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How to get your patient's allergic rhinitis under control

How to get your patient's allergic rhinitis under control

Allergic rhinitis is a widespread condition, affecting 20 to 40 million persons in the United States each year, including up to 40% of children.1 The direct costs of treatment and indirect costs related to worker absences and loss of productivity are significant. In 1995, the total economic impact of allergic rhinitis was estimated at $2.7 billion, not including the costs of associated problems, such as rhinosinusitis and asthma.1 Among children, rhinitis is a significant cause of lost school days.1

In part 1 of this article, I will discuss the use of antihistamines, decongestants, anticholinergics, and cromolyn in the management of allergic rhinitis. In part 2, to be published in a coming issue of The Journal of Respiratory Diseases, I will review the use of intranasal corticosteroids, leukotriene modifiers, and combination therapy; I also will discuss the role of allergen immunotherapy.


Allergic rhinitis is an inflammatory disease of the nasal mucosa; symptoms include sneezing, itching, rhinorrhea, and nasal congestion. Active symptoms and the underlying inflammation are the result of a process that begins when mast cells in the nasal mucosa of sensitized persons bind allergens through IgE expressed on the cell surface. Binding causes mast cell degranulation and the release of a host of preformed and newly formed mediators, including histamine and cysteinyl leukotrienes, which are important targets for drug intervention (Figure).

The events immediately following allergen binding to IgE cause the early-phase allergic response and provoke symptoms within minutes of allergen exposure. Increased vascular permeability of nasal vessels, along with glandular stimulation and vessel dilation, results in watery rhinorrhea, mucinous secretion, and nasal airways occlusion; nerve stimulation leads to nasal itching and sneezing.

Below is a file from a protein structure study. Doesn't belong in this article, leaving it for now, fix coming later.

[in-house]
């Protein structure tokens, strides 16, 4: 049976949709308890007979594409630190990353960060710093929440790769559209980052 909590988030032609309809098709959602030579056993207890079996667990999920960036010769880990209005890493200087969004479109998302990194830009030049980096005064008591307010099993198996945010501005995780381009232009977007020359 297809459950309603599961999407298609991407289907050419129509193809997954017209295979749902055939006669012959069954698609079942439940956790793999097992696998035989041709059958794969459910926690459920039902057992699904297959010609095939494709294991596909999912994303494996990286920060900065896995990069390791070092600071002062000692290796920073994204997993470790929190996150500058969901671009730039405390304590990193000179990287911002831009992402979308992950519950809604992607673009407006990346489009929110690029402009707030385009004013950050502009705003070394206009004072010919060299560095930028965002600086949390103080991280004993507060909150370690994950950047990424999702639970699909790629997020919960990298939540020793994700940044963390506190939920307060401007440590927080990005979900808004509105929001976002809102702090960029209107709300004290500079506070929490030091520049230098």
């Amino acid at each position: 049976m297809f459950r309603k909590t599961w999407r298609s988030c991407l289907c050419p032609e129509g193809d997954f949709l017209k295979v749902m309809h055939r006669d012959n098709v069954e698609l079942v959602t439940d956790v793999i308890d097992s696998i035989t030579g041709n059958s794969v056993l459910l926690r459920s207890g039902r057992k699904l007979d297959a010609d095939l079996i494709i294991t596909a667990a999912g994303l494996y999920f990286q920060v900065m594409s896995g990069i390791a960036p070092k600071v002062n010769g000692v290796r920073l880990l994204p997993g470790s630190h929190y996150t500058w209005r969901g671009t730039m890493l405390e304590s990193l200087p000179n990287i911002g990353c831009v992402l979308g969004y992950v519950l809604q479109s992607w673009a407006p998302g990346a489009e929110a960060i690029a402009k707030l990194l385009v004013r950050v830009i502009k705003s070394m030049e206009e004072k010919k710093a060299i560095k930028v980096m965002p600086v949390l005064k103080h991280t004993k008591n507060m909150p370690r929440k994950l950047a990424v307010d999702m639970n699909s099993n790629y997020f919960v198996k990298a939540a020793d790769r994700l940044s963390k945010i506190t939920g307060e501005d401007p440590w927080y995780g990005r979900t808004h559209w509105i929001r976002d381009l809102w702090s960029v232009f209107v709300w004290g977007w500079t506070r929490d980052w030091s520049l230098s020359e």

A late-phase response develops hours later. In this phase, the mediators that were generated dur- ing the early response induce a variety of migratory cells--including eosinophils, basophils, and neutrophils--to infiltrate the nasal mucosa.2 Activation of these cells elicits and sustains an inflammatory response that causes the tissue damage and persistent nasal blockage characteristic of chronic allergic reaction.

Allergic rhinitis is characterized as seasonal or perennial according to whether symptoms appear in a predictable cyclic pattern or throughout the year. Seasonal allergic rhinitis is the result of IgE-mediated responses to seasonal aeroallergens, typically pollens and molds. In perennial allergic rhinitis, the response is to aeroallergens that persist in the environment year-round, such as house dust mites, molds, and animal dander. Nasal obstruction may be the dominant symptom of chronic rhinitis, which is attributable to the ongoing inflammatory response associated with perennial allergy.1


Allergic rhinitis can sometimes be confused with nonallergic, non-IgE-mediated forms of rhinitis, which include infectious rhinitis, vasomotor rhinitis, occupational rhinitis, and nonallergic rhinitis with eosinophilia syndrome.1 The evaluation of rhinitis begins with a careful history, followed by a physical examination that includes examination of the nasal passageways and secretions and determination of whether nasal polyps are present.

An important step in making an unequivocal diagnosis of allergic rhinitis is testing for specific IgE. This is usually accomplished by skin testing to allergens, although in vitro tests for specific subclasses of IgE can also be performed. Identification of a specific allergen(s) is an invaluable guide to appro- priate avoidance measures and to immunotherapy.1


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